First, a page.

The practice of looking to God for direction and help is well-documented in the Psalms. King David, especially, spent hours and lots of ink pouring his heart out to God. And, very often his prayerful poems poured forth as Psalms of Lament. Interesting note — about two-thirds of all Psalms are laments, so it’s a good idea to understand a little about what a lament is.  

NT Wright defines a lament as “an appeal to God based on confidence in His character” (from this site). A lament is not a complaint but a cry for help, anchored in hope. I learned from Jen Wilkin’s study on the Psalms that laments generally have three elements: 1) crying out to God, 2) asking for help, and 3) responding in trust and praise. 

Keeping that in mind, we’ll look at Psalm 25 as a model for prayer in times when we need God’s help. We’ll see a back-and-forth flow as David, our Psalmist, spoke his faith and hope then made his pleas for help. Though I take some liberties doing this, I thought it’d be fun to use the red and green theme of our game to visualize this ebb-and-flow.

Read it through. See if you agree with my color coding — green being David’s statements of faith and hope, red capturing his cries for help. Here we go!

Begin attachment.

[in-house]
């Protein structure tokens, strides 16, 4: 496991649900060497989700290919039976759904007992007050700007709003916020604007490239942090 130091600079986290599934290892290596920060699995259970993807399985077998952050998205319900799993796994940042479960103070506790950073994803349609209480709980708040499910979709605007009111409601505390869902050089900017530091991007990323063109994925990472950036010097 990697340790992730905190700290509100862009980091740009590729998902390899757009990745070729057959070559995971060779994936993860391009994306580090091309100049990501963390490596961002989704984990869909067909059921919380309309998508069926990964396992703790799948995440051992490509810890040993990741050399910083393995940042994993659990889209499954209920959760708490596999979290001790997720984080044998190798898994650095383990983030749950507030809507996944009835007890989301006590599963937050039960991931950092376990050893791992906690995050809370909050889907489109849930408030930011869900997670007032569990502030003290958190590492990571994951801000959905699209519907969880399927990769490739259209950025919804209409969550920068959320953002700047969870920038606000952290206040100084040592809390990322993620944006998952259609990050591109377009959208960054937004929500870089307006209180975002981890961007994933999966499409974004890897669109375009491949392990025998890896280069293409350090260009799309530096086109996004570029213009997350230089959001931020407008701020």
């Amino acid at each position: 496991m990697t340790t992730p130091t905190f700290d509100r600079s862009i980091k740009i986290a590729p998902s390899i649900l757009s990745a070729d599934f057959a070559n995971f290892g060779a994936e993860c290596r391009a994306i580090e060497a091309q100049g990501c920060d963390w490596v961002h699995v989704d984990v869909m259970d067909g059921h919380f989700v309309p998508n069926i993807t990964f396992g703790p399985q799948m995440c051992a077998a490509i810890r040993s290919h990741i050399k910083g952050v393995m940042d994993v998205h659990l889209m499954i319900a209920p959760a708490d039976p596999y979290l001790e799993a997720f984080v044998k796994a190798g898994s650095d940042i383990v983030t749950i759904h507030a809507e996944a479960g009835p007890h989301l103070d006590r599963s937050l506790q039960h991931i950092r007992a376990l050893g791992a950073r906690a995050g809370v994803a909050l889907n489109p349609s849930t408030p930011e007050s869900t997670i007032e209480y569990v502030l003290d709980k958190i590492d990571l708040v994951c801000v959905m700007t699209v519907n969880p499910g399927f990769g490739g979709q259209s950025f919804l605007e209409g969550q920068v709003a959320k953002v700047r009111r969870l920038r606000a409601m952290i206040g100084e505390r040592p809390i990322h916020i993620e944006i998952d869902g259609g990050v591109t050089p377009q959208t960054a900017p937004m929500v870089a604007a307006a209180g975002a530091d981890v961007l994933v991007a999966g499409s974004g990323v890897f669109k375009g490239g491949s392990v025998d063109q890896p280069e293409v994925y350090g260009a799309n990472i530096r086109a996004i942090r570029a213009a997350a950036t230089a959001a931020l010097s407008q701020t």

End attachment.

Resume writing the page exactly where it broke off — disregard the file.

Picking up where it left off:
Psalm 25

1 In you, Lord my God,
    I put my trust.

2 I trust in you;
    do not let me be put to shame,
    nor let my enemies triumph over me.

3 No one who hopes in you
    will ever be put to shame,
but shame will come on those
    who are treacherous without cause.

4 Show me your ways, Lord,
    teach me your paths.

5 Guide me in your truth and teach me,
    for you are God my Savior,
    and my hope is in you all day long.

6 Remember, Lord, your great mercy and love,
    for they are from of old.
7 Do not remember the sins of my youth
    and my rebellious ways;
according to your love remember me,

    for you, Lord, are good.
8 Good and upright is the Lord;
   therefore he instructs sinners in his ways.

9 He guides the humble in what is right
    and teaches them his way.

10 All the ways of the Lord are loving and faithful
    toward those who keep the demands of his covenant.

11 For the sake of your name, Lord,
    forgive my iniquity, though it is great.